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Women’s experiences of intimate partner violence in rural Taranaki, Aotearoa New Zealand Lesley Pitt, Jane Maidment and Yvonne Crichton-Hill

By: Pitt, Lesley.
Contributor(s): Maidment, Jane | Crichton-Hill, Yvonne.
Material type: materialTypeLabelArticleSeries: Aotearoa New Zealand Social Work.Publisher: Aotearoa New Zealand Association of Social Workers, 2019Subject(s): ABUSED WOMEN | ATTITUDES | DOMESTIC VIOLENCE | INTIMATE PARTNER VIOLENCE | MASCULINITY | RURAL AREAS | VICTIMS OF DOMESTIC VIOLENCE | NEW ZEALAND | TARANAKIOnline resources: Click here to access online In: Aotearoa New Zealand Social Work, 2019, 31(1): 31-41Summary: INTRODUCTION: Traditionally, research about intimate partner violence has focused on urban areas and has been urban-centric. However, there are some components of intimate partner violence in rural communities which are different and social workers need to be aware of these variances. METHODS: The findings presented in this article were drawn from a doctoral study in which 23 women and five men were interviewed using a qualitative approach. Alongside these interviews, key informants in the rural Taranaki district were consulted, a fieldwork journal kept and photographs taken. The data were analysed using applied thematic analysis. FINDINGS: Patriarchy was a distinct aspect of the intimate partner violence experienced by the women who participated in this study and part of the back-drop to lives. Hegemonic masculinity was a powerful contributor to the intimate partner violence experienced by some study participants. Geographic isolation was exploited as an aspect of control in intimate partner violence among the women and women had difficulty accessing services. CONCLUSION: It is important for social workers, in order to practise competently, to have an awareness of the impact of patriarchy and hegemonic masculinity. When working in rural communities, social workers need to be attentive to the factors which impact rural women who have experienced intimate partner violence, and how these factors might differ from those that impact urban women’s experiences. (Authors' abstract). Record #6254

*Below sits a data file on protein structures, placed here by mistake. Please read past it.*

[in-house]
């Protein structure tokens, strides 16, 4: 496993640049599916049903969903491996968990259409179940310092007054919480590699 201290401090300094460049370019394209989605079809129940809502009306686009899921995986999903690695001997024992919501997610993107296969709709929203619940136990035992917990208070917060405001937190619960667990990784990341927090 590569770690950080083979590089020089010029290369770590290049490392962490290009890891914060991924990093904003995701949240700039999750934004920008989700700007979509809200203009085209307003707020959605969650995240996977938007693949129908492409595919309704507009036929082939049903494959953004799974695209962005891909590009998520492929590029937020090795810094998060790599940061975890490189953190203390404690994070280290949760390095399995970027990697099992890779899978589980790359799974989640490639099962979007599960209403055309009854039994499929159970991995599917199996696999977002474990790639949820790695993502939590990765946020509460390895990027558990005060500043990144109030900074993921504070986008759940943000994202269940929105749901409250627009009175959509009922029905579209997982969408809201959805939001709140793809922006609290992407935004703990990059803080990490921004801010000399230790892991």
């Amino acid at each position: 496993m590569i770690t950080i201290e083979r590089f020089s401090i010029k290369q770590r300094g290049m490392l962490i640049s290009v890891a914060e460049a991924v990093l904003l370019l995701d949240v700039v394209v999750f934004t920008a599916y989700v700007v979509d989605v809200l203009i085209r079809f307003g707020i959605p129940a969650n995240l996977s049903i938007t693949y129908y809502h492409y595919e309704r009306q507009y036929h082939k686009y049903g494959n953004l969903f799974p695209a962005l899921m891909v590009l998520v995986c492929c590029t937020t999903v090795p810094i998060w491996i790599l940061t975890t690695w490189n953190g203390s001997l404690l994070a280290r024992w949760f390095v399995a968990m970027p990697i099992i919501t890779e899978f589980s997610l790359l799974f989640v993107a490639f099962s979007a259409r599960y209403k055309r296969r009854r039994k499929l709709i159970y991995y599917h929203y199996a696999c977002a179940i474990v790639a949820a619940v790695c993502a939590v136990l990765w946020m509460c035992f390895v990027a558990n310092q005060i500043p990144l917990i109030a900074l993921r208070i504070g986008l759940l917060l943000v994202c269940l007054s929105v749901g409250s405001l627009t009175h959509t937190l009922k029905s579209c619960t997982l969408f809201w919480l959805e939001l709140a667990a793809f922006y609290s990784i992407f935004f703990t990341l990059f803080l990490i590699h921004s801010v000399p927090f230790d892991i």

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Aotearoa New Zealand Social Work, 2019, 31(1): 31-41

INTRODUCTION: Traditionally, research about intimate partner violence has focused on urban areas and has been urban-centric. However, there are some components of intimate partner violence in rural communities which are different and social workers need to be aware of these variances.

METHODS: The findings presented in this article were drawn from a doctoral study in which 23 women and five men were interviewed using a qualitative approach. Alongside these interviews, key informants in the rural Taranaki district were consulted, a fieldwork journal kept and photographs taken. The data were analysed using applied thematic analysis.

FINDINGS: Patriarchy was a distinct aspect of the intimate partner violence experienced by the women who participated in this study and part of the back-drop to lives. Hegemonic masculinity was a powerful contributor to the intimate partner violence experienced by some study participants. Geographic isolation was exploited as an aspect of control in intimate partner violence among the women and women had difficulty accessing services.

CONCLUSION: It is important for social workers, in order to practise competently, to have an awareness of the impact of patriarchy and hegemonic masculinity. When working in rural communities, social workers need to be attentive to the factors which impact rural women who have experienced intimate partner violence, and how these factors might differ from those that impact urban women’s experiences. (Authors' abstract). Record #6254